Horsey set dance to local country artist

Lee Dinwoodie isn’t accustomed to wearing a top hat and tails.

Vernon’s Lee Dinwoodie is photographed with some of the horses from the Bedgebury Park Equestrian Centre in Kent

Vernon’s Lee Dinwoodie is photographed with some of the horses from the Bedgebury Park Equestrian Centre in Kent

Lee Dinwoodie isn’t accustomed to wearing a top hat and tails.

The local entertainer is instead used to putting on his Stetson and well-worn boots to play his rockin’ country at dances throughout the province and beyond.

However, this past year, Dinwoodie found himself in more refined pastures, where an English saddle is preferred over a western one.

Invited to perform at the Bedgebury Park Equestrian Centre in Kent, just south of London, England this summer, Dinwoodie and his band played a country hoedown as part of a big equestrian event.

“It’s very well established, and all the equestrian people there had a good time,” said Dinwoodie, who was invited back to the centre in December, where he donned the aforementioned top hat and tails for his part in a pantomime of A Christmas Carol.

“I lit these lamps to open the show,” he said. “I felt like Forrest Gump out there. It was done to the nines. Everyone was on a horse in the show, except for Scrooge who was positioned on a bed in the middle of the field. I thought it was fun.”

It turns out even royalty likes its country music as Dinwoodie learned after he performed a special show for Prince Albert of Monaco a few years ago at the Mike Wiegele Helicopter Skiing resort in Blue River.

A regular performer at the B.C. heli-ski resort, Dinwoodie was invited to play at Bedgebury Park, which is owned by Canadian business woman Gabriella Atkinson, when a member heard his act there.

And he’s been invited back to play at a pre-Olympics equestrian event in Britain this coming summer.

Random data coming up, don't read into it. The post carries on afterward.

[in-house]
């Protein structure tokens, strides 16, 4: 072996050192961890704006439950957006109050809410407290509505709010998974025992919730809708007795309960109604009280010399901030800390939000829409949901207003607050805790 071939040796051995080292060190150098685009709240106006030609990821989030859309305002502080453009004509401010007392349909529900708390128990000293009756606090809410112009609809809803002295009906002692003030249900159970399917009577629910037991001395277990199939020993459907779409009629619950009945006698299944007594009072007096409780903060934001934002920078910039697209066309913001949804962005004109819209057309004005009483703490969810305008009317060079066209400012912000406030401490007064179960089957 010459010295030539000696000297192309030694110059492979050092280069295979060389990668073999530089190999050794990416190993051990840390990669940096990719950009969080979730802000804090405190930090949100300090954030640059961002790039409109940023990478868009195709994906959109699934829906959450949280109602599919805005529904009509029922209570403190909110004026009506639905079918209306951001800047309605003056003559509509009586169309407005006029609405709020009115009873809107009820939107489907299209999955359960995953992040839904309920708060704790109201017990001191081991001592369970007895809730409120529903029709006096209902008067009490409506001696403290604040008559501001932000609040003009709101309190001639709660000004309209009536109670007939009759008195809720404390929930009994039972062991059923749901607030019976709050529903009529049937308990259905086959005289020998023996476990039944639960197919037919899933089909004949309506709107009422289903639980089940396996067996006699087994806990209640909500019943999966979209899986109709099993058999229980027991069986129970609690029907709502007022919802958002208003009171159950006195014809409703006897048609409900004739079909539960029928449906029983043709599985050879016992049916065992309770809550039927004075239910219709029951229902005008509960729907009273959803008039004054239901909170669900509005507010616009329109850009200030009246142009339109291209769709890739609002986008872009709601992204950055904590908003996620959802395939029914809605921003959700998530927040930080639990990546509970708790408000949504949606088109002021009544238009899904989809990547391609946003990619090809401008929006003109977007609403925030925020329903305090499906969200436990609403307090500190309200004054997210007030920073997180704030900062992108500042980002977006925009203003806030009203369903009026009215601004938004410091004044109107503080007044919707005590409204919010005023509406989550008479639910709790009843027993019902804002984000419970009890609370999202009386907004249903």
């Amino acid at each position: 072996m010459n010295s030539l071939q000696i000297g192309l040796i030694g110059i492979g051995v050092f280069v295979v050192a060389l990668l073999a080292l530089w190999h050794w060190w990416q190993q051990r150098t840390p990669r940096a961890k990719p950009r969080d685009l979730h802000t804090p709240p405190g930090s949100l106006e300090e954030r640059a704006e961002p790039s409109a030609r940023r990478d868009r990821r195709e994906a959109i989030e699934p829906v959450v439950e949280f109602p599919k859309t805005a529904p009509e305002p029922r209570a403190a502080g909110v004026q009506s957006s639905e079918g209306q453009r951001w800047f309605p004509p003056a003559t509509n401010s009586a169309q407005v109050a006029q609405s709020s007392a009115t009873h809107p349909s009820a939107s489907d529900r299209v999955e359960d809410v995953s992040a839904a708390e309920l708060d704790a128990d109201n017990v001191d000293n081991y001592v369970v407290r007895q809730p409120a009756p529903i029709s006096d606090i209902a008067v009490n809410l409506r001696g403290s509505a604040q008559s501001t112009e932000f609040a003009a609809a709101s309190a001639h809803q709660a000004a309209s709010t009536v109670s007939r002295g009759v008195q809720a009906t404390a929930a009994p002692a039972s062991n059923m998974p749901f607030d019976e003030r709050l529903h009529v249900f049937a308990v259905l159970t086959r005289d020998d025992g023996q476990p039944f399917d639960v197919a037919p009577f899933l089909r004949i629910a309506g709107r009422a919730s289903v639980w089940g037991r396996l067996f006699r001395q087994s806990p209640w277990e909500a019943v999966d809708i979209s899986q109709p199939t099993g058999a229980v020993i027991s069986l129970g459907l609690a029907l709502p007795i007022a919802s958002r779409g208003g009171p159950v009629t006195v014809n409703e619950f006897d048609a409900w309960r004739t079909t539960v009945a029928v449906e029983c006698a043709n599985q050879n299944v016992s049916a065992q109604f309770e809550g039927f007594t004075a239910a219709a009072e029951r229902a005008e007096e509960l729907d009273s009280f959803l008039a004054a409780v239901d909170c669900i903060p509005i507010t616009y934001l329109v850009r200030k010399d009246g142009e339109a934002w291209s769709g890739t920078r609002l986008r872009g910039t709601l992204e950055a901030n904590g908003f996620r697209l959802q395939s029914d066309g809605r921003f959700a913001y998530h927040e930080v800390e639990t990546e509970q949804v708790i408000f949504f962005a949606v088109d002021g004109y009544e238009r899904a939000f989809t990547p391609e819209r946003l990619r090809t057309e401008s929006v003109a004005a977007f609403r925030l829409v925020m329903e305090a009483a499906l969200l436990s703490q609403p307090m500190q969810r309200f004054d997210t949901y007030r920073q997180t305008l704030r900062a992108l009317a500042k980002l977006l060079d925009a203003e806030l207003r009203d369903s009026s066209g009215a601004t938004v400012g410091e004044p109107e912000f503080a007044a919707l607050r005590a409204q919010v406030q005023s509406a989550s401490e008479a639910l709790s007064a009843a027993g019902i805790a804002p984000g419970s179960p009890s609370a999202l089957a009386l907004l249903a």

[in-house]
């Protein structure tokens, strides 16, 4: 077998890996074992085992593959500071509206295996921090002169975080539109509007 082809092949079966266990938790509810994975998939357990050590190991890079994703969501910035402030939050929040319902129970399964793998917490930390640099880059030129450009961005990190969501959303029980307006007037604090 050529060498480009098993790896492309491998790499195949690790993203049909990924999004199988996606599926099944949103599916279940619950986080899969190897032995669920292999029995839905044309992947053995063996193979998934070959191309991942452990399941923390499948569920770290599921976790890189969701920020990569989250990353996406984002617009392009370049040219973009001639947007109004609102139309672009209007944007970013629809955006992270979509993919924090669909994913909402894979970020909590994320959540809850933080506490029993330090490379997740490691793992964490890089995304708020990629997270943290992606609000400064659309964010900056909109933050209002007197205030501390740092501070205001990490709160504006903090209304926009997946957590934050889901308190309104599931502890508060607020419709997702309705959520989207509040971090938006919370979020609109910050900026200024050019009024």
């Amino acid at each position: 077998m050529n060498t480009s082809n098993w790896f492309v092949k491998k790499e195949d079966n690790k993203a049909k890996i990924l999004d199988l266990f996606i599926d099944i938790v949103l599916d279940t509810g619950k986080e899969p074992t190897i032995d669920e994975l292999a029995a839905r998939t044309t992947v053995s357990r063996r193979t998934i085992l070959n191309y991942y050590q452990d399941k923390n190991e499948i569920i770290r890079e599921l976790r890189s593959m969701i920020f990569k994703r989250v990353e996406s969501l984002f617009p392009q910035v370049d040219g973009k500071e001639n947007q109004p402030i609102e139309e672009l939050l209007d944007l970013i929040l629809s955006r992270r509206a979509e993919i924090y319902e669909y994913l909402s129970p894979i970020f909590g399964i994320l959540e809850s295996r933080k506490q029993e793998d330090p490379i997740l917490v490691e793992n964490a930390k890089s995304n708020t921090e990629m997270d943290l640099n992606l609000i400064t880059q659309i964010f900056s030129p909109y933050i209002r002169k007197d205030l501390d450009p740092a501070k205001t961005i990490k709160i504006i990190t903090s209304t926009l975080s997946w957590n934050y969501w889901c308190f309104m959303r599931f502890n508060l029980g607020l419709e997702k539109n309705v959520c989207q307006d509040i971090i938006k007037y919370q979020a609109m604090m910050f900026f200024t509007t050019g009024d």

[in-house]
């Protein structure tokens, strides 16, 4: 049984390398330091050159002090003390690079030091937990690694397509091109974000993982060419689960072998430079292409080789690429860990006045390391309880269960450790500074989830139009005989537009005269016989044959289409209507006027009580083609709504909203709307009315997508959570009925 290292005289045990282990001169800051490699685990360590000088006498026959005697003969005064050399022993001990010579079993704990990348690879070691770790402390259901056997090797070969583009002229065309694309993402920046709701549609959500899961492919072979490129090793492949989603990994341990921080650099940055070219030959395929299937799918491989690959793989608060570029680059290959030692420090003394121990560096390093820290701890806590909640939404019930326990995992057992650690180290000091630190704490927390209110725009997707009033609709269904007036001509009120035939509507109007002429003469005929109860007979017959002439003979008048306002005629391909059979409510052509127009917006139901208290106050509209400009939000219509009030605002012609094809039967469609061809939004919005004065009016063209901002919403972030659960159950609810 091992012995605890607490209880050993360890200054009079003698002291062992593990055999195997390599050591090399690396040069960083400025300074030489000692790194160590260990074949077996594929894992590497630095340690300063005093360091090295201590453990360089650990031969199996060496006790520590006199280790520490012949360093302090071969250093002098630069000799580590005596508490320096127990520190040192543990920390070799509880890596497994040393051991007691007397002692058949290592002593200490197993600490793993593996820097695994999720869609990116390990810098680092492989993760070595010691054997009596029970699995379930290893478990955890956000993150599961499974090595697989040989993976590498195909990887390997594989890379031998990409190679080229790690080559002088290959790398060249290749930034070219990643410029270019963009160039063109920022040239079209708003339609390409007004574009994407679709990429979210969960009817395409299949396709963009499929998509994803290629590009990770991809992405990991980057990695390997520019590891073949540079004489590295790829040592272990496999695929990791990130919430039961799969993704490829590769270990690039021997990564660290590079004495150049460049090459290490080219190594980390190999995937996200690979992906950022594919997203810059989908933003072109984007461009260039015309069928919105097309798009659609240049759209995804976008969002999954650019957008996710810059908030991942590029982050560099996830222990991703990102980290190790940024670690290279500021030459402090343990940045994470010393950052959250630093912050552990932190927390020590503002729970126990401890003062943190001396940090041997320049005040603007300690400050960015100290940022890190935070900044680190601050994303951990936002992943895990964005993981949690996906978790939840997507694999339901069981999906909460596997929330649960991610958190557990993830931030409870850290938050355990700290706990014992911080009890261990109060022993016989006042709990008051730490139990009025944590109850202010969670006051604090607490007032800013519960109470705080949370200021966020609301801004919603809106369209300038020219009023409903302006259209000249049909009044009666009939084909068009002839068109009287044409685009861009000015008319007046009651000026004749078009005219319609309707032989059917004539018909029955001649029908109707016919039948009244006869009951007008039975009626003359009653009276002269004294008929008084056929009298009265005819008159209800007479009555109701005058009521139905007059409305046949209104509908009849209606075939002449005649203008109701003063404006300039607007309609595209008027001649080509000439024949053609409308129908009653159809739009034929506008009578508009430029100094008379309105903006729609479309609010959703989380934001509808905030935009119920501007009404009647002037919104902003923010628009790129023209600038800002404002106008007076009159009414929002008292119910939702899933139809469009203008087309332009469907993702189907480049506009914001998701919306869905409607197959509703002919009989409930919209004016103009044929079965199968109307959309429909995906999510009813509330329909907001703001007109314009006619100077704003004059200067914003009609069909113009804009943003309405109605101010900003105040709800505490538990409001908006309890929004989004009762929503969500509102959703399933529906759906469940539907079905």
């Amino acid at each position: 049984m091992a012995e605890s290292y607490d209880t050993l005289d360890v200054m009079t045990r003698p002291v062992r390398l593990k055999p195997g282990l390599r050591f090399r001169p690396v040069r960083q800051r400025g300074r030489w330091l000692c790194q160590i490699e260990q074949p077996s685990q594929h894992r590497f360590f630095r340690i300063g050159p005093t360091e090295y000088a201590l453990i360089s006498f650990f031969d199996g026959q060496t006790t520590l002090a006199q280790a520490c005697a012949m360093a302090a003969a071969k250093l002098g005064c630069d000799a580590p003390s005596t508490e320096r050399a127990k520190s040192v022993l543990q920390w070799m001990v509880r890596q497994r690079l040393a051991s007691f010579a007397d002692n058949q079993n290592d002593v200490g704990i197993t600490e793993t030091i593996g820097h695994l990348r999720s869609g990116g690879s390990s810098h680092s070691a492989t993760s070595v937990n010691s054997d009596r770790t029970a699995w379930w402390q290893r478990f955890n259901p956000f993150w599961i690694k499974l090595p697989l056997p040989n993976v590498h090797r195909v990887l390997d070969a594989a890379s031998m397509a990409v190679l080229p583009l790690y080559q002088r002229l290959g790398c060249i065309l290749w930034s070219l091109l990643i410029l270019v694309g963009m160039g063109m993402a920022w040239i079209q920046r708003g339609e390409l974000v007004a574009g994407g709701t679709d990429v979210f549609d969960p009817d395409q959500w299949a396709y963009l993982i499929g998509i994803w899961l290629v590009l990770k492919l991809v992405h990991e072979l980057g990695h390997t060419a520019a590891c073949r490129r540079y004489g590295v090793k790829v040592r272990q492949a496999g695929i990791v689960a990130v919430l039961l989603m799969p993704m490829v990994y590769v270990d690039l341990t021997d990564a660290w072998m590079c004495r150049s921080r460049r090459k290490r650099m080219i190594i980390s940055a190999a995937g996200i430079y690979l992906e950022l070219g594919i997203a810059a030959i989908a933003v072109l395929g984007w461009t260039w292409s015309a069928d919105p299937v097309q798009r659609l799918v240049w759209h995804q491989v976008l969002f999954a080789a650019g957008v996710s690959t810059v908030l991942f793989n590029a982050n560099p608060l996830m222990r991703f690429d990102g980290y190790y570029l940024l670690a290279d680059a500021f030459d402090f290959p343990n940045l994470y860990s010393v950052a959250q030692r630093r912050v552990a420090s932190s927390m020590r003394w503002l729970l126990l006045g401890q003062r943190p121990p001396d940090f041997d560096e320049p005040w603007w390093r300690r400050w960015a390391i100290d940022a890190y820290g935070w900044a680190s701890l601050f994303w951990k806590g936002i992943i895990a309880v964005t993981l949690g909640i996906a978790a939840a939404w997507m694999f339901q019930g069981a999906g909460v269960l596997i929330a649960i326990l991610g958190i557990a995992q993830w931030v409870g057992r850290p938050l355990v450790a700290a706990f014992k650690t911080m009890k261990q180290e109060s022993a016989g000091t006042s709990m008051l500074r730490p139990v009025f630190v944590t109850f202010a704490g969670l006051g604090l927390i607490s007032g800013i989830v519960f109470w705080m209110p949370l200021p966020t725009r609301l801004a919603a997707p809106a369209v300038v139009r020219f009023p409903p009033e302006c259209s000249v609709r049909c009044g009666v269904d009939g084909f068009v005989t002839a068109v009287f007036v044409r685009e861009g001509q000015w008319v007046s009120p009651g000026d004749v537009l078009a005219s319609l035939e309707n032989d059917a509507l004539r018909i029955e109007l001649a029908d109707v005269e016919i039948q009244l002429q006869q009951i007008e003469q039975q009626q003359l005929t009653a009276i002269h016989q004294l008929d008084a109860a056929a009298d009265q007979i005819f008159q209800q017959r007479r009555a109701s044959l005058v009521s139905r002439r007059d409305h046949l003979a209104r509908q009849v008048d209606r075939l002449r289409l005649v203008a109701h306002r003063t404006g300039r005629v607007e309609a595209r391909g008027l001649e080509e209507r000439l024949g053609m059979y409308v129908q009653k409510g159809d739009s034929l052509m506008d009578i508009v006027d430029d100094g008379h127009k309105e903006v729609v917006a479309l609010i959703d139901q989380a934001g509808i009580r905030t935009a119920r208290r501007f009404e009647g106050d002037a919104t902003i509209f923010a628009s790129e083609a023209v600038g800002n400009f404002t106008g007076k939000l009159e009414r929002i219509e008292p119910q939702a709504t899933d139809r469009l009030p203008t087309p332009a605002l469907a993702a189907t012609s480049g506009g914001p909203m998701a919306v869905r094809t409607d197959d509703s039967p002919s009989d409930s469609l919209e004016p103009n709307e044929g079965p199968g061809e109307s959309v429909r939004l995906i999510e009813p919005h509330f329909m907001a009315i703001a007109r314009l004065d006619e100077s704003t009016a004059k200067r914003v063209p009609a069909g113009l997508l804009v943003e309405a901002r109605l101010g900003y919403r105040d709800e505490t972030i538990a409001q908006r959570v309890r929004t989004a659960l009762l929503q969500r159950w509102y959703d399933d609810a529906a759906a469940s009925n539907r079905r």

Back in his hometown of Vernon, Dinwoodie is getting ready to put on another barn burner during the 51st annual Vernon Winter Carnival.

Dinwoodie’s first major gig was around 25 years ago when he played a Valentine’s dance in Peachland, and he’s no stranger to Winter Carnival, having played a sold-out dance at Paddlewheel Hall last year, and many others before then.

“When I’m in town, I find myself playing a lot of community dances in places nearby. That’s where I started, playing community dances, and I try to do more dances as my music is fitting for that.”

A pretty fine two-stepper himself, Dinwoodie is just as happy playing a dance when not kicking up his heels with members of high society.

He can be found in a community hall in places such as Falkland-Westwold when he’s not playing corporate gigs in the U.S., Canada, and Europe.

“I did one at the Empress Hotel in Victoria. I was the cowboy who stepped into the Crystal Ballroom,” he laughed.

“I think my career has stayed the way it has is because it is diversified. I play from acoustic shows to ones with a six-piece band. I’ve managed to survive in this business because I am open to different markets. I think a working person relates to my music as much as anyone else because you can dance to it. And if you’re not dancing, you wanna dance.”

And he’s no stranger to performing overseas. Dinwoodie has seen his music appear on the European country music charts, and he’s played some major music festivals, including the biggest of them all, the Country Rendez-Vous in de Craponne sur Arzon, France, and he’s been asked to return to perform at the festival this summer.

Although it’s been eight years since he recorded his last professional CD, Rewind, Dinwoodie is also not adverse to getting back to the studio, and says he hopes to fly to Nashville in the next while to work with producer Dean Dillon.

“I hope to speed up the procedure, but I’m very picky,” he said. “I would like to do some of the production on it, and I think it will happen when it’s supposed to happen.”

Sponsored by Kiss FM, Dinwoodie and his band perform the Country Stomp at Vernon’s Army Navy Air Force Hangar, 2500-46th Ave., Feb. 4. Doors open at 8 p.m. and tickets are $20, available at the Winter Carnival office. Call 250-545-2236, or order online at